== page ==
The Florida Holocaust Museum is saddened by the recent passing of Philip L. Gans

The Florida Holocaust Museum is saddened by the recent passing of Holocaust Survivor Philip L. Gans.

Philip Gans was born in Amsterdam, Holland on January 23, 1928. His father owned a successful textile business and Philip was the youngest of three children.

Following the defeat of the Dutch and the subsequent occupation by German forces in 1940, it became dangerous to be a Jew in Holland. The Gans Family hid in many different cities and towns in Holland from July 1942 to July 1943 always seemingly one step ahead of the Germans. Luck ran out in the summer of 1943 when the German police arrested the family of five at a boarding house in the town of Santpoort. Efforts by the proprietor of the boarding house and friendly neighbors to hide them were ultimately unsuccessful.

After their capture, the family was sent to the Westerbork Detention Camp in the Netherlands for one month. In August of 1943, the Gans family was loaded into closed cattle cars and spent several days in miserable conditions en route to Auschwitz. Several days later they arrived in Auschwitz. When they arrived at Auschwitz, Philip’s mother and sister were immediately selected for gassing at Birkenau, while Philip, his brother, and father were selected to perform slave labor at Auschwitz III, also known as Monowitz-Buna. Philip’s number was 139755.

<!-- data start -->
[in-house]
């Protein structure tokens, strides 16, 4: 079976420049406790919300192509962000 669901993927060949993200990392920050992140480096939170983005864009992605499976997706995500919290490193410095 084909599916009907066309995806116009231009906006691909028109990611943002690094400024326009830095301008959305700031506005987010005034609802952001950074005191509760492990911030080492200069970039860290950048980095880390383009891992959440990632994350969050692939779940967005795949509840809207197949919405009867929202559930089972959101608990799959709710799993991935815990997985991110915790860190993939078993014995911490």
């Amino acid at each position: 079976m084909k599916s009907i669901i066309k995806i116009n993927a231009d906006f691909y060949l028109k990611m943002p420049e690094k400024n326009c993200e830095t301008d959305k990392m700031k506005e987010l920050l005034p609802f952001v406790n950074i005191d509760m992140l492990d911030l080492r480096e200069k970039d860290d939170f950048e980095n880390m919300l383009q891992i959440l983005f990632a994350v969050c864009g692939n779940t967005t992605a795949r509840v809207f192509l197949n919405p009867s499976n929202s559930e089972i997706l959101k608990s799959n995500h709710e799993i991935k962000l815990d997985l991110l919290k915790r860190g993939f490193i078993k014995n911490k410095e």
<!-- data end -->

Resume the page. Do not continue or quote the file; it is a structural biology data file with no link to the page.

Philip toiled for nearly two years as a slave-laborer at the Buna complex carrying 50lb bags of cement and transporting railroad tracks by hand among other work. In February of 1944, Philip’s brother Benjamin became ill and was gassed.

As the Russians neared the camp in January, 1945, Philip and many other prisoners were relocated by foot and by rail to Gleiwitz II, then Mauthausen, then Oranienburg, and finally Flossenberg. At Gleiwitz II, Philip and his father were separated. Levie Gans died soon after on a death march. Philip remained at Flossenberg until April 16, 1945 when he was again forced into a death march. Soon after, on April 23, 1945 Philip was liberated by American troops.

Philip learned English from American occupation troops while working in an army kitchen and assisted them as a translator. In November of 1945, he returned to Amsterdam where he was adopted by family friends. In 1946, Philip joined his Aunt, a Survivor, in Aruba, and later arrived in the U.S. in 1950. Philip served 21 months in the United States Army, married, and had children.

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